Yesterday was momentous, but we should not lose sight of the head of the IMF saying that the Chinese renminbi could take
steps to becoming a global reserve currency. To be specific: Dominique Strauss-Kahn has in mind adding renminbi to the IMF’s Special Drawing Rights system. In itself, no big deal – but a
notable kiss being blown to Beijing.
It fits a trend. The Chinese, notoriously, manipulate the value of their currency to keep their goods cheap, so they can’t have their currency treated with reserve status. But power is
shifting – and America’s fiscal misbehaviour has unsettled international investors. John Peace, chairman of UK bank Standard Chartered, put it well the other day: “the last decade was characterized by ‘made in China’.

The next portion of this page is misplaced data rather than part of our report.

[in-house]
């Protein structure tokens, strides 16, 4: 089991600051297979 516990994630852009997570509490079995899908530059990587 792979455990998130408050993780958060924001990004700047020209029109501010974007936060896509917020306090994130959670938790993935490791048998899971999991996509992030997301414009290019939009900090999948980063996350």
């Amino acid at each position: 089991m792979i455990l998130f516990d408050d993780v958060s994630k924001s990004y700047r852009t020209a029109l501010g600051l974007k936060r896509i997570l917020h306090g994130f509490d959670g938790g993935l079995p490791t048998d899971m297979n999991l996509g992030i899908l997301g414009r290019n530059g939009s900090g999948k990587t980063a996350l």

This one by ‘owned in China’. The next one: ‘paid by China’.” This week an Oxford academic, Karl Gerth, published a book As China Goes, So Goes the World, where he predicts
that it will soon become common for leading British shops to accept the renminbi.
China has long complained about the dollar’s status as a reserve currency, but it’s starting to act. A few weeks
back, Russia and China said they’d abandon dollar trade dealings with each other and use their own
currencies instead. With Obama now printing freshly-minted dollars to fund his own staggering debt-fuelled consumption drive, you can understand how international investors would be nervous. But so
far, they’ve not had very much real choice. There is the distinct sense of all this changing, and sooner than the West would like.